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DrknoSDN

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Yes, you can never really lose momentum. It is a fundamental law. But if a question asks "which scenario is momentum conserved?" like OP, then you much choose systems in a way where 3 of the 4 scenarios don't have conserved momentum. It's all about how you set up the system for each answer choice.

The easiest way to find conservation of momentum is to look at conservation of kinetic energy. If total kinetic energy is the same before and after the impact and no mass was lost or gained, then that's probably the best choice.

You're describing loss of kinetic energy, not loss of momentum. Momentum can't be lost to heat.
Momentum is predominantly lost due to friction. Just google "conservation of momentum friction".

http://teacher.nsrl.rochester.edu/phy_labs/Conservation_Laws/Conservation_Laws.html
"Despite their fundamental nature, the conservation laws are often difficult to observe in ordinary experiences, primarily because of the presence of friction. Friction between moving bodies and their surroundings means there are external forces acting on the system, therefore, the conservation laws do not apply. So, to observe the conservation laws, friction must be eliminated as much as possible."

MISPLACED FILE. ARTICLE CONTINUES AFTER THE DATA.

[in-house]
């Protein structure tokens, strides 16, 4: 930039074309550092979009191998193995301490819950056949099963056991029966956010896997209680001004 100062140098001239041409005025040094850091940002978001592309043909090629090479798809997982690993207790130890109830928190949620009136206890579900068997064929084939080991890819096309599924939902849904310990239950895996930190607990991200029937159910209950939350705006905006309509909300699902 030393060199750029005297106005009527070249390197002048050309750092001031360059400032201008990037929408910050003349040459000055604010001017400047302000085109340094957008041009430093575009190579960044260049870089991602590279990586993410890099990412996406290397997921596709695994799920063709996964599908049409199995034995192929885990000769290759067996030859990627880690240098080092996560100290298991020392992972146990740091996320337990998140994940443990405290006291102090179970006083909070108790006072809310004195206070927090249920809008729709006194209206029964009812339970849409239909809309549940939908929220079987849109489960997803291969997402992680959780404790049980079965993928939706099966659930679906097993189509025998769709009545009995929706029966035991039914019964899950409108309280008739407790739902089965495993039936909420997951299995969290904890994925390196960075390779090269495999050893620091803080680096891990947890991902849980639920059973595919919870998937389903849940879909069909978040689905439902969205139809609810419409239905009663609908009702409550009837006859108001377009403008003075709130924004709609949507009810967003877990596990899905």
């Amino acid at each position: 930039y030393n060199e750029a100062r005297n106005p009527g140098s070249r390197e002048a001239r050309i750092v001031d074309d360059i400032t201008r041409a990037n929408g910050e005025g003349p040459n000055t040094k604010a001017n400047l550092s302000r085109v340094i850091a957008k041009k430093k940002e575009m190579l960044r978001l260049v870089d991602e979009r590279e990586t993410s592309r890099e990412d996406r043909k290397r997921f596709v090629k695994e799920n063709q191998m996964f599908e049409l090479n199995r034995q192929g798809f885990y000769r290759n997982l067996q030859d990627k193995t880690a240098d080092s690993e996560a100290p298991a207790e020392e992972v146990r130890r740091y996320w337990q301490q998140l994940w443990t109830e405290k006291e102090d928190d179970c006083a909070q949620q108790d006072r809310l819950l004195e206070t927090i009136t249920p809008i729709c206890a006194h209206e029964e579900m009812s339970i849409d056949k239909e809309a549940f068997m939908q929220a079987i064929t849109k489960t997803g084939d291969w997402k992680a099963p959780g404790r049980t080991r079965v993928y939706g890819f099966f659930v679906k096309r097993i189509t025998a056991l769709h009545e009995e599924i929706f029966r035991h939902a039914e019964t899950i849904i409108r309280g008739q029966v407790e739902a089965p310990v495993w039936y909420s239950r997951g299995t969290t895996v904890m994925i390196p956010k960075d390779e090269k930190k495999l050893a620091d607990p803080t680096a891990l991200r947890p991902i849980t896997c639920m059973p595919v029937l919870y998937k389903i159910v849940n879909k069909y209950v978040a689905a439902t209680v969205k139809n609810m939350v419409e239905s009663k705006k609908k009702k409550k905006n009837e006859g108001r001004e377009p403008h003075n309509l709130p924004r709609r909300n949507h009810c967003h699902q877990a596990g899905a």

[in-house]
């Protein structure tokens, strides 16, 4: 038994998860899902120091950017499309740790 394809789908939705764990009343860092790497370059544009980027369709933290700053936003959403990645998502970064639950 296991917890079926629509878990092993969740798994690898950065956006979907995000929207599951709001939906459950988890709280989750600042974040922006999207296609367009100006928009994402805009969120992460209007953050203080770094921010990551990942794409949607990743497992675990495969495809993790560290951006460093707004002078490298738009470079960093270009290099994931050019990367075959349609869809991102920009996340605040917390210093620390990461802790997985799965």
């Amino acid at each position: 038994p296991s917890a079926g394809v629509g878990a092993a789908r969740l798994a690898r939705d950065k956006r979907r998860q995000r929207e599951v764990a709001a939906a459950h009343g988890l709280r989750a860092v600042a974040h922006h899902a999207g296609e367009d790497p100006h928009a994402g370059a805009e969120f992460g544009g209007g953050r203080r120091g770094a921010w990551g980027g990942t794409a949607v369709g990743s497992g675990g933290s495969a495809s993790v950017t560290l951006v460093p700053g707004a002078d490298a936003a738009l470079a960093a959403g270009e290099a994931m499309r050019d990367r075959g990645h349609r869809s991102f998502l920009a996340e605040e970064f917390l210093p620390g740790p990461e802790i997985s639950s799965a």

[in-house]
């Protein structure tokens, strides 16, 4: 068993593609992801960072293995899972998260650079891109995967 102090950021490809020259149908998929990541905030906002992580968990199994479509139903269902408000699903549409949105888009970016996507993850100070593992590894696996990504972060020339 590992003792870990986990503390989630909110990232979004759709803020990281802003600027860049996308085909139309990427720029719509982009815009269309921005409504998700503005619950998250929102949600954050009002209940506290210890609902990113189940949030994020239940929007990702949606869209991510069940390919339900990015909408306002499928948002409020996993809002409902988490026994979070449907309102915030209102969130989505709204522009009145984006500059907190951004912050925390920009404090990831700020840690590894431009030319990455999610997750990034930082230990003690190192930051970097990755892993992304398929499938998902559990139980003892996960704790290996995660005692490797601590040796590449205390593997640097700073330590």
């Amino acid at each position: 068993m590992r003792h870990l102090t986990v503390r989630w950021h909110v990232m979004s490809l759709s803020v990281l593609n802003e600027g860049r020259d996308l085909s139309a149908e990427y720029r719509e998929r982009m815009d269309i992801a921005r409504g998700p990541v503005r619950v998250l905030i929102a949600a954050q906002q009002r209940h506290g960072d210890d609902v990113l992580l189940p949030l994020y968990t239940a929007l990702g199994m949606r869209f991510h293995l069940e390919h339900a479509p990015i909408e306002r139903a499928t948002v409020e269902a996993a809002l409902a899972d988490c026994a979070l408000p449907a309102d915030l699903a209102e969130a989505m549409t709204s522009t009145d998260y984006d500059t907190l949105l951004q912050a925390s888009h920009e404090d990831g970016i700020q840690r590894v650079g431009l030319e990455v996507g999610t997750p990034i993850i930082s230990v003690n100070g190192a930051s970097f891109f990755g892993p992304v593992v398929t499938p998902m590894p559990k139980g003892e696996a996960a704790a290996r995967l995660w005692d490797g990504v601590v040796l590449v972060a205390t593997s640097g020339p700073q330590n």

http://www.sparknotes.com/testprep/books/sat2/physics/chapter9section3.rhtml
"The conservation of momentum only applies to systems that have no external forces acting upon them. We call such a system a closed or isolated system: objects within the system may exert forces on other objects within the system (e.g., the cue ball can exert a force on the eight ball and vice versa), but no force can be exerted between an object outside the system and an object within the system. As a result, conservation of momentum does not apply to systems where friction is a factor."

How would you explain rolling a ball on a flat surface and it coming to a stop? No impact, and yet momentum went from positive to zero.